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Under normal circumstances such as the ones you describe here, your hive should be just fine. When a hive swarms, you end up with the old queen leaving and a new virgin queen taking over that hive. It will take up to two weeks from here for you to find eggs/brood in your original hive. Don't mess with it between now and then. Let them be for about two weeks, then check them out again. The swarm you captured is probably a secondary swarm. Since you had a marked queen before, you either hived another virgin there, or a superceded queen. Again, give them about two weeks as well before you mess around in that hive much.

Now about the space problems you think you may have on the first hive.. Don't worry too much. What will happen once the virgin is mated up is she comes back and starts laying up the place. They will move the honey out of the lower deep into the upper honey area. If that means they have to draw new comb, they will do so at that time.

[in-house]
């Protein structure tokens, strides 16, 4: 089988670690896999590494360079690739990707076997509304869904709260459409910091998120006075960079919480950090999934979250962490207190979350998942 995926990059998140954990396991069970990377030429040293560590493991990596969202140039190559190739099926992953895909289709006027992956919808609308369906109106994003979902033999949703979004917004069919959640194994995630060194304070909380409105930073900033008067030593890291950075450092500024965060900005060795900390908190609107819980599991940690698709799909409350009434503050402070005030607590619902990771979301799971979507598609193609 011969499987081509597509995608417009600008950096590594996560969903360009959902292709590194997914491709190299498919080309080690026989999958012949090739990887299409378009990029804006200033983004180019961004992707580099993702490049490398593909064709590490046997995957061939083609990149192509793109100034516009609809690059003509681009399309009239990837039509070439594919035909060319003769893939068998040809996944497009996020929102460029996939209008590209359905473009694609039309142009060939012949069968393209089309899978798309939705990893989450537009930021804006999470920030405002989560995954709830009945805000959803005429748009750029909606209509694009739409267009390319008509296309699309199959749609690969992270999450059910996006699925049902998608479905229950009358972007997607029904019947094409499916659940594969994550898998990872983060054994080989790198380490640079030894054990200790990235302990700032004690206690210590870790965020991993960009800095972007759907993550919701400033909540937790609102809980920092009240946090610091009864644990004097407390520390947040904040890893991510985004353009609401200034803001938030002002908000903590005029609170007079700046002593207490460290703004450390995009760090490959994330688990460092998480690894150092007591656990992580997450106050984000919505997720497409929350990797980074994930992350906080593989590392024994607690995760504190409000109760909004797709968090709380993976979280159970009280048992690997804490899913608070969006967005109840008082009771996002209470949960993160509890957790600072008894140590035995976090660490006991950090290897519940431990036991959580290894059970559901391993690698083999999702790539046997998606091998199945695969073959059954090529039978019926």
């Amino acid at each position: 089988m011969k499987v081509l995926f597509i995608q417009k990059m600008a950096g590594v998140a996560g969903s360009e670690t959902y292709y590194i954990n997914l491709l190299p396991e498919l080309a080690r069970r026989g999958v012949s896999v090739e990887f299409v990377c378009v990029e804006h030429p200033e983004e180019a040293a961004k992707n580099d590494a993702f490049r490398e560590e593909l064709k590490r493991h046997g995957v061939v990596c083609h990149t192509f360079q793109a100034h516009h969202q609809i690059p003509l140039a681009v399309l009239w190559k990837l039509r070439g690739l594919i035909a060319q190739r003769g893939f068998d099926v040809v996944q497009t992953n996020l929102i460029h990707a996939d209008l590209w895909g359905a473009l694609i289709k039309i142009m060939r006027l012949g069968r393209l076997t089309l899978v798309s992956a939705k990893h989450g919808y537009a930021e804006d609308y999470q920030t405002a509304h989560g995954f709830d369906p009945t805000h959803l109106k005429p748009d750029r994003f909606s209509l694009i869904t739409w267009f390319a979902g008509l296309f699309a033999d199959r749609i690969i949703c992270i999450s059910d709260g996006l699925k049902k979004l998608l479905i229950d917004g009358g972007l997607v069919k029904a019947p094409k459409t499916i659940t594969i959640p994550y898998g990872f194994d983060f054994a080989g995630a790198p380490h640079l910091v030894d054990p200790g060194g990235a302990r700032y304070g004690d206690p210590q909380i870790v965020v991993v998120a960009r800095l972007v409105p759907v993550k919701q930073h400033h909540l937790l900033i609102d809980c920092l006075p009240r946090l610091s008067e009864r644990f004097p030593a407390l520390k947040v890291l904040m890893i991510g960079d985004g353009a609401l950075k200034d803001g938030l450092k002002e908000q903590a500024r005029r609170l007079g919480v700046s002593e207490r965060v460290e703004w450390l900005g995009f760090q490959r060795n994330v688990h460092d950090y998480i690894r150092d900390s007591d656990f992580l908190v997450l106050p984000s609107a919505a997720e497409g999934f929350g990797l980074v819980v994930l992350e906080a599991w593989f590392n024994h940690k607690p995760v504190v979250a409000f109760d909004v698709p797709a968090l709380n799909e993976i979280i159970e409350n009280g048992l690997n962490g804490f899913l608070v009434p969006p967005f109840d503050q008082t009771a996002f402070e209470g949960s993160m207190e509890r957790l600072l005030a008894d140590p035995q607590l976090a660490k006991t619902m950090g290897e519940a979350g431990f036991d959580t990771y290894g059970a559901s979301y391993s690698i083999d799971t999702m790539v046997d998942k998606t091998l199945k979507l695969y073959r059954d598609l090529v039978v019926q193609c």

And as for making new bees prior to the ones you have die off. YES a normal bee's life can range between 45 days and 6 months depending upon what it's job is and time of year. Normal workers die off within 45 days normally in spring/summer/fall. That gives your queen plenty of time to get out do her thing, come back, lay up the place, and have new girls coming out all over the place before the workers there already die off.
 

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Discussion Starter · #4 ·
Yes, thank you. The BLUF method probably would have been useful for my post. Thank you drlonzo for your response. My instincts were telling me to just relax and let them figure it out but I just wanted some reassurance that they were not making the hive uninhabitable for a replacement queen.
 

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Discussion Starter · #5 ·